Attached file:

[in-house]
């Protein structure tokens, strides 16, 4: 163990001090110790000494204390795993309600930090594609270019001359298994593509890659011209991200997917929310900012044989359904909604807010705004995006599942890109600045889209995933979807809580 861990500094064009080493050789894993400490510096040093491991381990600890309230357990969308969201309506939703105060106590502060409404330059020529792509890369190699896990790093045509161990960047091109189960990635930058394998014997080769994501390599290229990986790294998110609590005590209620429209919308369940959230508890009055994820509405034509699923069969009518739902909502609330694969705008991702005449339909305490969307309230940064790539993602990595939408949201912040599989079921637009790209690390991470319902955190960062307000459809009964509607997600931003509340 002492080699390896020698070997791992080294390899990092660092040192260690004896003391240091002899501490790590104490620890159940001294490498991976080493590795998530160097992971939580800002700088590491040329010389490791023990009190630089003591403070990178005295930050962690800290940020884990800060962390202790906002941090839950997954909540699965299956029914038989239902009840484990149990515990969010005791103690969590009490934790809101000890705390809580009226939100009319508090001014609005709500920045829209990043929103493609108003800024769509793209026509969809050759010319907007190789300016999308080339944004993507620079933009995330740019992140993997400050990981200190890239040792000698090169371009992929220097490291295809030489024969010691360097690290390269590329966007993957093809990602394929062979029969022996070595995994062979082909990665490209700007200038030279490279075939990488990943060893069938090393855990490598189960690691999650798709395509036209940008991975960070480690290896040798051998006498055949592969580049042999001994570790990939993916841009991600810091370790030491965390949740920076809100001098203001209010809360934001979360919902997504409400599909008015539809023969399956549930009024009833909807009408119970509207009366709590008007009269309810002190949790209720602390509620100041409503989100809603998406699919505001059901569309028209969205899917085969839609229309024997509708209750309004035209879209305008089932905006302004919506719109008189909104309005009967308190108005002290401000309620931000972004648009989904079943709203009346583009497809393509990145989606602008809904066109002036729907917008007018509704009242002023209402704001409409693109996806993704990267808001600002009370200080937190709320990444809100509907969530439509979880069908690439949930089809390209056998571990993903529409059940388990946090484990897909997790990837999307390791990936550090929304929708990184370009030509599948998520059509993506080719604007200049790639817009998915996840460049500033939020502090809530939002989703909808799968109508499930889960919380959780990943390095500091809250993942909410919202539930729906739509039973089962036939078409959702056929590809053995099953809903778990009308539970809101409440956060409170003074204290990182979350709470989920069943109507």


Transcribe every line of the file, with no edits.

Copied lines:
[in-house]
């Protein structure tokens, strides 16, 4: 163990001090110790000494204390795993309600930090594609270019001359298994593509890659011209991200997917929310900012044989359904909604807010705004995006599942890109600045889209995933979807809580 861990500094064009080493050789894993400490510096040093491991381990600890309230357990969308969201309506939703105060106590502060409404330059020529792509890369190699896990790093045509161990960047091109189960990635930058394998014997080769994501390599290229990986790294998110609590005590209620429209919308369940959230508890009055994820509405034509699923069969009518739902909502609330694969705008991702005449339909305490969307309230940064790539993602990595939408949201912040599989079921637009790209690390991470319902955190960062307000459809009964509607997600931003509340 002492080699390896020698070997791992080294390899990092660092040192260690004896003391240091002899501490790590104490620890159940001294490498991976080493590795998530160097992971939580800002700088590491040329010389490791023990009190630089003591403070990178005295930050962690800290940020884990800060962390202790906002941090839950997954909540699965299956029914038989239902009840484990149990515990969010005791103690969590009490934790809101000890705390809580009226939100009319508090001014609005709500920045829209990043929103493609108003800024769509793209026509969809050759010319907007190789300016999308080339944004993507620079933009995330740019992140993997400050990981200190890239040792000698090169371009992929220097490291295809030489024969010691360097690290390269590329966007993957093809990602394929062979029969022996070595995994062979082909990665490209700007200038030279490279075939990488990943060893069938090393855990490598189960690691999650798709395509036209940008991975960070480690290896040798051998006498055949592969580049042999001994570790990939993916841009991600810091370790030491965390949740920076809100001098203001209010809360934001979360919902997504409400599909008015539809023969399956549930009024009833909807009408119970509207009366709590008007009269309810002190949790209720602390509620100041409503989100809603998406699919505001059901569309028209969205899917085969839609229309024997509708209750309004035209879209305008089932905006302004919506719109008189909104309005009967308190108005002290401000309620931000972004648009989904079943709203009346583009497809393509990145989606602008809904066109002036729907917008007018509704009242002023209402704001409409693109996806993704990267808001600002009370200080937190709320990444809100509907969530439509979880069908690439949930089809390209056998571990993903529409059940388990946090484990897909997790990837999307390791990936550090929304929708990184370009030509599948998520059509993506080719604007200049790639817009998915996840460049500033939020502090809530939002989703909808799968109508499930889960919380959780990943390095500091809250993942909410919202539930729906739509039973089962036939078409959702056929590809053995099953809903778990009308539970809101409440956060409170003074204290990182979350709470989920069943109507």